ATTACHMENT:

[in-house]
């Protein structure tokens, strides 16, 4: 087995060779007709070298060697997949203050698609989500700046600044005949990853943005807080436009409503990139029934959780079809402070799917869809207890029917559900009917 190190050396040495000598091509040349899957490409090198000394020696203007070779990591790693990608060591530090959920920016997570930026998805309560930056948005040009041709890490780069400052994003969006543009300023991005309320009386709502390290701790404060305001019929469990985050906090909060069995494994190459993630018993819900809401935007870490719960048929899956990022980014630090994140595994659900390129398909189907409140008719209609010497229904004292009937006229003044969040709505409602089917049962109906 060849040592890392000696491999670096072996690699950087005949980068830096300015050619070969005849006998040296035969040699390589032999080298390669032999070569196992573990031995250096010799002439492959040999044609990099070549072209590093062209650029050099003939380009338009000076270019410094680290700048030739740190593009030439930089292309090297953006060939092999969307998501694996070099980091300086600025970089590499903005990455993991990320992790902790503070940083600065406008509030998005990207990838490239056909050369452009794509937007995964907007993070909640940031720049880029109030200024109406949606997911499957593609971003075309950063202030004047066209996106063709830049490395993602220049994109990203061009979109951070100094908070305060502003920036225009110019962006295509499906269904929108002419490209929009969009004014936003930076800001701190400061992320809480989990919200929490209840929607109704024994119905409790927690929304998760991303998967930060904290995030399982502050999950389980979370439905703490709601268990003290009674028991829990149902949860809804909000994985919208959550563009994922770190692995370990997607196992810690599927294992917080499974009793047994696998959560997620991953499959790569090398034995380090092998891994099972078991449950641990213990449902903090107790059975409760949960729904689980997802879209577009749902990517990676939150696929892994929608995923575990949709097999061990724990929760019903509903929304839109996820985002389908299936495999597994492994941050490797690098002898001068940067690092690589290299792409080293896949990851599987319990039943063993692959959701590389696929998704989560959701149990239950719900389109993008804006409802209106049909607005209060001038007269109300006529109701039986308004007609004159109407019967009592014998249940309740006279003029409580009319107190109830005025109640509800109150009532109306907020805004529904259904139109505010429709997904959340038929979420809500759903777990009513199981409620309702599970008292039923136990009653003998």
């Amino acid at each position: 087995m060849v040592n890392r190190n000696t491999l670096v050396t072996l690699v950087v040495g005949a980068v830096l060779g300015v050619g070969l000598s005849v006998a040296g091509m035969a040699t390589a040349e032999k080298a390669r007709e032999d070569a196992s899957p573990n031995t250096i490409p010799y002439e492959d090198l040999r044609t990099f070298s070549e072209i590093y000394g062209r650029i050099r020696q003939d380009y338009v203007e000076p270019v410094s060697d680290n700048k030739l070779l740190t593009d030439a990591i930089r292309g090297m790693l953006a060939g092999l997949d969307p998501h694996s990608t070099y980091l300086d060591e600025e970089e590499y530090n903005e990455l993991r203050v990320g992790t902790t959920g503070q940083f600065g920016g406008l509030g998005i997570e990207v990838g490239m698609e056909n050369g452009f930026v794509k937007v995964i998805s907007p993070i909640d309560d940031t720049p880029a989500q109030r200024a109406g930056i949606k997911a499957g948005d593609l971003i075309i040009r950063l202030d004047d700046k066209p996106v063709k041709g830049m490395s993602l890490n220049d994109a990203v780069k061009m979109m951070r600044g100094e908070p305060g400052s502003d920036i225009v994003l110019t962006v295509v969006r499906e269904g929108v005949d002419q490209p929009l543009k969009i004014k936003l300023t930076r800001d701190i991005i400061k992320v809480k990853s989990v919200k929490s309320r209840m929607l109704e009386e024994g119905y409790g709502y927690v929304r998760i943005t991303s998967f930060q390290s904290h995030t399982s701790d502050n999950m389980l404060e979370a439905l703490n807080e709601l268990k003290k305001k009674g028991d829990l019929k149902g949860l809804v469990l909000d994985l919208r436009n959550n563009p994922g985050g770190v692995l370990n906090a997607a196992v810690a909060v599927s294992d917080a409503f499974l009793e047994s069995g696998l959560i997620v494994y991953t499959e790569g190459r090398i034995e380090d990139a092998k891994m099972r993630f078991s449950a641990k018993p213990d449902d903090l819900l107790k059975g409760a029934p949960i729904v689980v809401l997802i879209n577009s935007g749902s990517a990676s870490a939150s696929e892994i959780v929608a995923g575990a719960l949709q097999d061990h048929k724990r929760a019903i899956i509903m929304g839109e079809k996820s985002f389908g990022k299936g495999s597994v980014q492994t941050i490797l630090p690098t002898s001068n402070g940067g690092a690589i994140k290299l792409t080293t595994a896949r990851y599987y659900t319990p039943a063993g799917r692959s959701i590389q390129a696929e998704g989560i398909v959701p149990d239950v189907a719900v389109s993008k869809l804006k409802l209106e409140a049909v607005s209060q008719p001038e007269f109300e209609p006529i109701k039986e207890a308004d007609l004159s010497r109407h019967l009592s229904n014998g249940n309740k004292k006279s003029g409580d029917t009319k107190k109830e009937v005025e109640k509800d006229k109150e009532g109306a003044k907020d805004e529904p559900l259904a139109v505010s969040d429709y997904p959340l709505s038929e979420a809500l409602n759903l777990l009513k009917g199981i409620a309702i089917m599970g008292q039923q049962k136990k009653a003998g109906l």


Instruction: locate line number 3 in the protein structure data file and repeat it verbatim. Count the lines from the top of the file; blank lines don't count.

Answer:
């Amino acid at each position: 087995m060849v040592n890392r190190n000696t491999l670096v050396t072996l690699v950087v040495g005949a980068v830096l060779g300015v050619g070969l000598s005849v006998a040296g091509m035969a040699t390589a040349e032999k080298a390669r007709e032999d070569a196992s899957p573990n031995t250096i490409p010799y002439e492959d090198l040999r044609t990099f070298s070549e072209i590093y000394g062209r650029i050099r020696q003939d380009y338009v203007e000076p270019v410094s060697d680290n700048k030739l070779l740190t593009d030439a990591i930089r292309g090297m790693l953006a060939g092999l997949d969307p998501h694996s990608t070099y980091l300086d060591e600025e970089e590499y530090n903005e990455l993991r203050v990320g992790t902790t959920g503070q940083f600065g920016g406008l509030g998005i997570e990207v990838g490239m698609e056909n050369g452009f930026v794509k937007v995964i998805s907007p993070i909640d309560d940031t720049p880029a989500q109030r200024a109406g930056i949606k997911a499957g948005d593609l971003i075309i040009r950063l202030d004047d700046k066209p996106v063709k041709g830049m490395s993602l890490n220049d994109a990203v780069k061009m979109m951070r600044g100094e908070p305060g400052s502003d920036i225009v994003l110019t962006v295509v969006r499906e269904g929108v005949d002419q490209p929009l543009k969009i004014k936003l300023t930076r800001d701190i991005i400061k992320v809480k990853s989990v919200k929490s309320r209840m929607l109704e009386e024994g119905y409790g709502y927690v929304r998760i943005t991303s998967f930060q390290s904290h995030t399982s701790d502050n999950m389980l404060e979370a439905l703490n807080e709601l268990k003290k305001k009674g028991d829990l019929k149902g949860l809804v469990l909000d994985l919208r436009n959550n563009p994922g985050g770190v692995l370990n906090a997607a196992v810690a909060v599927s294992d917080a409503f499974l009793e047994s069995g696998l959560i997620v494994y991953t499959e790569g190459r090398i034995e380090d990139a092998k891994m099972r993630f078991s449950a641990k018993p213990d449902d903090l819900l107790k059975g409760a029934p949960i729904v689980v809401l997802i879209n577009s935007g749902s990517a990676s870490a939150s696929e892994i959780v929608a995923g575990a719960l949709q097999d061990h048929k724990r929760a019903i899956i509903m929304g839109e079809k996820s985002f389908g990022k299936g495999s597994v980014q492994t941050i490797l630090p690098t002898s001068n402070g940067g690092a690589i994140k290299l792409t080293t595994a896949r990851y599987y659900t319990p039943a063993g799917r692959s959701i590389q390129a696929e998704g989560i398909v959701p149990d239950v189907a719900v389109s993008k869809l804006k409802l209106e409140a049909v607005s209060q008719p001038e007269f109300e209609p006529i109701k039986e207890a308004d007609l004159s010497r109407h019967l009592s229904n014998g249940n309740k004292k006279s003029g409580d029917t009319k107190k109830e009937v005025e109640k509800d006229k109150e009532g109306a003044k907020d805004e529904p559900l259904a139109v505010s969040d429709y997904p959340l709505s038929e979420a809500l409602n759903l777990l009513k009917g199981i409620a309702i089917m599970g008292q039923q049962k136990k009653a003998g109906l």